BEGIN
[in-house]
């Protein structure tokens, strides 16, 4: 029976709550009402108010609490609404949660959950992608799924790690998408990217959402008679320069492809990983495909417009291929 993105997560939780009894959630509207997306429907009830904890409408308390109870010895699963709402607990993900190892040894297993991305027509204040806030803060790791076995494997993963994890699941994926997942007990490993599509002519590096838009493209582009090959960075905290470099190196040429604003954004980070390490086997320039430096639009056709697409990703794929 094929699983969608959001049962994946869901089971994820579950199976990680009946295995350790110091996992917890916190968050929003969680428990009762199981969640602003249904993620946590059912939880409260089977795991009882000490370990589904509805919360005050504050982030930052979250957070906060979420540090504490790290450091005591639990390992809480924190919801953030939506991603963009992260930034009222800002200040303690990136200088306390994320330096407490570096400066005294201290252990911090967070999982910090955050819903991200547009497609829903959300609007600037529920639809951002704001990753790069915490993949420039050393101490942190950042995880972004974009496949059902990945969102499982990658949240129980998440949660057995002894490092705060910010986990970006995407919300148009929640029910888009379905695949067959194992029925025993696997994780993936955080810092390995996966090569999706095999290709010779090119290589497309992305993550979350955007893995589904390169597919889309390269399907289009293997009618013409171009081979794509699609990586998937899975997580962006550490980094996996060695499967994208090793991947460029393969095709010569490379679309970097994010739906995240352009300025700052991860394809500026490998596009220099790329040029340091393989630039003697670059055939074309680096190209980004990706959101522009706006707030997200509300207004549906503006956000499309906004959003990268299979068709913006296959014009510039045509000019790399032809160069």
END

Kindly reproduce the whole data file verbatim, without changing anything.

[in-house]
């Protein structure tokens, strides 16, 4: 029976709550009402108010609490609404949660959950992608799924790690998408990217959402008679320069492809990983495909417009291929 993105997560939780009894959630509207997306429907009830904890409408308390109870010895699963709402607990993900190892040894297993991305027509204040806030803060790791076995494997993963994890699941994926997942007990490993599509002519590096838009493209582009090959960075905290470099190196040429604003954004980070390490086997320039430096639009056709697409990703794929 094929699983969608959001049962994946869901089971994820579950199976990680009946295995350790110091996992917890916190968050929003969680428990009762199981969640602003249904993620946590059912939880409260089977795991009882000490370990589904509805919360005050504050982030930052979250957070906060979420540090504490790290450091005591639990390992809480924190919801953030939506991603963009992260930034009222800002200040303690990136200088306390994320330096407490570096400066005294201290252990911090967070999982910090955050819903991200547009497609829903959300609007600037529920639809951002704001990753790069915490993949420039050393101490942190950042995880972004974009496949059902990945969102499982990658949240129980998440949660057995002894490092705060910010986990970006995407919300148009929640029910888009379905695949067959194992029925025993696997994780993936955080810092390995996966090569999706095999290709010779090119290589497309992305993550979350955007893995589904390169597919889309390269399907289009293997009618013409171009081979794509699609990586998937899975997580962006550490980094996996060695499967994208090793991947460029393969095709010569490379679309970097994010739906995240352009300025700052991860394809500026490998596009220099790329040029340091393989630039003697670059055939074309680096190209980004990706959101522009706006707030997200509300207004549906503006956000499309906004959003990268299979068709913006296959014009510039045509000019790399032809160069």